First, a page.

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BRIAN JOHNSON ON OUTDOORS: Dog training in duck season

Now that duck season is officially underway, it is real obvious if your trusty Labrador retriever is a duck fetching machine or leaves a little to be desired.

I always encourage my owners to give their dogs a few hunts to adjust to the game before getting too worried.  This is especially true for young dogs or dogs that are in their first season.  However, after a few hunts, what you see is what you get, but it doesn’t have to stay that way.

Below are a few common problems and the correct way to fix these faults.

1. Dog will pick up bumpers but not ducks 
This is a very common problem.  In most cases, the dog has had little to no experience with real ducks. This can be remedied by calmly walking with the dog to the dead duck.

Once at the duck, place the duck gently in the dog’s mouth and tell him to hold.  Pet him on the head.  After this take the duck and throw it for a short retrieve.  Excitedly cheer for the dog as he makes the retrieve.  If the dog succeeds then praise him, if not then repeat until he is successful.

2. Dog only hunts for the duck for a few seconds then returns or loses interest
In most cases this dog is not using his nose.  In order to help a dog use his nose there are several things you can try.

First bring home a duck from the hunt and breast it out.  Keep the meat to eat but don’t discard the duck.

After removing the breast, wrap the center of the duck in Duck Tape.  This duck is now legal to use for training.  Take the duck and throw it in heavy cover.  Allow the dog to hunt in cover to make the retrieve.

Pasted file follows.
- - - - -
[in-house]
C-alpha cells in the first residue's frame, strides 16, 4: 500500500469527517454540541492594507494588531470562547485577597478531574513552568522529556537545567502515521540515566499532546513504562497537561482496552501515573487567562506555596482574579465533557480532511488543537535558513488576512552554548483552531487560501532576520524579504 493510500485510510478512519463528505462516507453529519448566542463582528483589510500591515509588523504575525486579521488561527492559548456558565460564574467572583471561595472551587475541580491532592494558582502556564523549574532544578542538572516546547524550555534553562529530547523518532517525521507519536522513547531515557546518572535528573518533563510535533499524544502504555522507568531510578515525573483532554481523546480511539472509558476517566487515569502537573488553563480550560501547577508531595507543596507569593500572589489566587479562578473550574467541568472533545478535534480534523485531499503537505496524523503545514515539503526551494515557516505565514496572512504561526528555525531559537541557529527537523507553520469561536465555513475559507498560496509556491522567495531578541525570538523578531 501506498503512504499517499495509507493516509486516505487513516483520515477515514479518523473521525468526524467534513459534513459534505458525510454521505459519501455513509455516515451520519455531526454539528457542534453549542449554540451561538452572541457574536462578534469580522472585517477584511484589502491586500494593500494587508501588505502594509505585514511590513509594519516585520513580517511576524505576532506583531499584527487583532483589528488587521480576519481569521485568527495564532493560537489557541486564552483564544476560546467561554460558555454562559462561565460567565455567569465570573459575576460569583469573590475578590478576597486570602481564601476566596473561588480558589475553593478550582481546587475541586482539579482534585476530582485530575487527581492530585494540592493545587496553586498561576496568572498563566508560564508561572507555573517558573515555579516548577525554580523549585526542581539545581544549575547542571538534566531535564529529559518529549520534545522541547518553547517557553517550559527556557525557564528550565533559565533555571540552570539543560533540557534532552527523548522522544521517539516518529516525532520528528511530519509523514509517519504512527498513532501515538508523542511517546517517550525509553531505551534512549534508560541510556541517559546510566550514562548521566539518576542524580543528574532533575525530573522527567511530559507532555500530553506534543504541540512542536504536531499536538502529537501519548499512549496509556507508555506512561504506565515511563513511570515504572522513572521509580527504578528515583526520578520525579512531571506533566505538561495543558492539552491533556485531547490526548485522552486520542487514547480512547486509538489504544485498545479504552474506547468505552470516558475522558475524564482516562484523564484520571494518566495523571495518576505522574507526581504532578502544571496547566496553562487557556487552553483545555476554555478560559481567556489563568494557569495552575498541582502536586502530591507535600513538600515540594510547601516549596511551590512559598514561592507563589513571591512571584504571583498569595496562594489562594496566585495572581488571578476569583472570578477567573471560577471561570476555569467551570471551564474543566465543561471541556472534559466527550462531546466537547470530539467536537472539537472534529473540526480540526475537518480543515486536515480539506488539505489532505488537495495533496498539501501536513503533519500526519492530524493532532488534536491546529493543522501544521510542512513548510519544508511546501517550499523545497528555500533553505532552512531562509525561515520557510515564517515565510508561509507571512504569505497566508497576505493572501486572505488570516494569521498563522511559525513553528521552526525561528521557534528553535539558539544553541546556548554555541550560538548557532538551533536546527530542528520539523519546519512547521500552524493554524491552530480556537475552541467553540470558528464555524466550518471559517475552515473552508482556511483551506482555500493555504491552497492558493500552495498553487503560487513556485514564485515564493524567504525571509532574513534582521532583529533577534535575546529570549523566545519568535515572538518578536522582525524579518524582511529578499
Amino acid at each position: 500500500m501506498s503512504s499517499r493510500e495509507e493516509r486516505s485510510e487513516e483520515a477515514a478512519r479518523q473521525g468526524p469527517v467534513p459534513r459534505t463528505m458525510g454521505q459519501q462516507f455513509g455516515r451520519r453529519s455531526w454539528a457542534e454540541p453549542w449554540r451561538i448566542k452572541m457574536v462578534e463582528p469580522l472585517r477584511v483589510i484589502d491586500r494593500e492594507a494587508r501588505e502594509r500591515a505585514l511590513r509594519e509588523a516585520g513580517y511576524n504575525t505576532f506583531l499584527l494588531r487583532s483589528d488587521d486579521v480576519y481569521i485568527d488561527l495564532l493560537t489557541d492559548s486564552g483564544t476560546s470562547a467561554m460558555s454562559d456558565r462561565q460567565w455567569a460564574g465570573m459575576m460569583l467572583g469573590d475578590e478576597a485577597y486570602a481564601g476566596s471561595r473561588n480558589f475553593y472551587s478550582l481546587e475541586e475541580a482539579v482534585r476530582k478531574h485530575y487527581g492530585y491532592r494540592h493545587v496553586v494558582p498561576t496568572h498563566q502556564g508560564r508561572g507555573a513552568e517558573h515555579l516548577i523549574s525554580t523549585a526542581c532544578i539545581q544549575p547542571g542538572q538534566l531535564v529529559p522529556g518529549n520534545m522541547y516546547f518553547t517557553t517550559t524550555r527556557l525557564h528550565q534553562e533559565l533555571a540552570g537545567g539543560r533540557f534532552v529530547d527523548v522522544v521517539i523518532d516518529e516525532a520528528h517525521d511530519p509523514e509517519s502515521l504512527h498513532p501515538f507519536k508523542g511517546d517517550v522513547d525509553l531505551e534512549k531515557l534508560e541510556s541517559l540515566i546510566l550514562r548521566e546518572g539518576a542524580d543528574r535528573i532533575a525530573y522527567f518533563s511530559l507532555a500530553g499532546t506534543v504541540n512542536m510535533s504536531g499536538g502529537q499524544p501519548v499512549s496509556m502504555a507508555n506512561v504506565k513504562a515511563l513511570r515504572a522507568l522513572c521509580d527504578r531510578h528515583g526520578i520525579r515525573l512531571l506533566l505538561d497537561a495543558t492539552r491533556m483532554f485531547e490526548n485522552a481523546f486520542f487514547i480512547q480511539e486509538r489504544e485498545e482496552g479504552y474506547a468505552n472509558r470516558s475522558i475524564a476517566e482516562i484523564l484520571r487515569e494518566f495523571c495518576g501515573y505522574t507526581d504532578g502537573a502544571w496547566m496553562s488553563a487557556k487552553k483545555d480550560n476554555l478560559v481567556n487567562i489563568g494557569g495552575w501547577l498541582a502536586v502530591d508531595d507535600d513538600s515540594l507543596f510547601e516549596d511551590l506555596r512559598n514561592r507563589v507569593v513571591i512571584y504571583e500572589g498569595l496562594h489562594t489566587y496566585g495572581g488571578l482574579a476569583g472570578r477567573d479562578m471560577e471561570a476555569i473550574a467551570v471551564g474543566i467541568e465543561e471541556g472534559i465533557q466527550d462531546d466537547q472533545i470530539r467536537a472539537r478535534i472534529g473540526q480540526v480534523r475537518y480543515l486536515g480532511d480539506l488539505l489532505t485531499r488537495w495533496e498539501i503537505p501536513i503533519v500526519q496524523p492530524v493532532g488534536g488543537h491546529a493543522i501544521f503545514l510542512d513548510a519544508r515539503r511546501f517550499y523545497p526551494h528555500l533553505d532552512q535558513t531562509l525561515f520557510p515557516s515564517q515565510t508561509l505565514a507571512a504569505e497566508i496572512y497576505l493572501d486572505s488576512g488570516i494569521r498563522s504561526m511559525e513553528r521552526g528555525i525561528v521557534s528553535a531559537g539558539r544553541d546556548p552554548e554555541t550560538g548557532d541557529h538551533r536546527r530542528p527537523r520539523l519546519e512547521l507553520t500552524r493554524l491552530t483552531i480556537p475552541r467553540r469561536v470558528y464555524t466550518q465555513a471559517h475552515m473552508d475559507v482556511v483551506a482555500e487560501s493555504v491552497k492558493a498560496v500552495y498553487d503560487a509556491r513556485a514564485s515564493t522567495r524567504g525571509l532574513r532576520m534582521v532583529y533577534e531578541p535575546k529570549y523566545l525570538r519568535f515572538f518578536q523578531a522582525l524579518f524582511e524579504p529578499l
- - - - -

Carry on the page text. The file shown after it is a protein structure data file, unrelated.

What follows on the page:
Gradually make the retrieve harder until your dog is obviously using his nose to sniff out the bird.  You can also begin to feed your dog in cover.  Simply hide his food bowl in high grass and tell him to go search.  If you do this for several meals in a row, he will quickly adapt to using his nose.

3. Dog seems to roam around during the hunt instead of staying in one place
Buy a dog stand or dog blind.  Use this in training until your dog learns that this is his place.  He will begin to feel more relaxed and it will also help keep him warm in frigid wet conditions.

Once on a hunt, set the blind up right next to where you will be hunting.  If necessary, place a stake in the ground and attach a short leash so the dog has no other choice but to stay put.  This may take a little getting used to, but it will work eventually.

4. Dog is nervous about gunfire
Hopefully you haven’t done irreversible damage on this one.

Most dogs exhibit gun-shy behaviors because they are improperly introduced to the gun.  If you dog acts nervous, quit hunting immediately and get the dog away from the sound of the gun.  Let a few days pass and then try to reintroduce the dog to guns from a long way off and gradually work closer.

If you need help with this one, please feel free to call me or any credible professional dog trainer.   These are just a few of the issues that might arise.  The sooner you identify and address the problem, the sooner you will have success with your dog.

Always remember to keep your cool and make training and hunting fun for both you and your dog.  A smart thing to remember is this … you can’t make a dog great in one day; however it only takes one day of losing your temper to ruin a dog.

Be patient and enjoy the process.  It always helps me to think of all of the patience God has with me.  When I think of this and show that same patience and kindness, I get better results and my dogs have better attitudes.

God Bless and savor the season!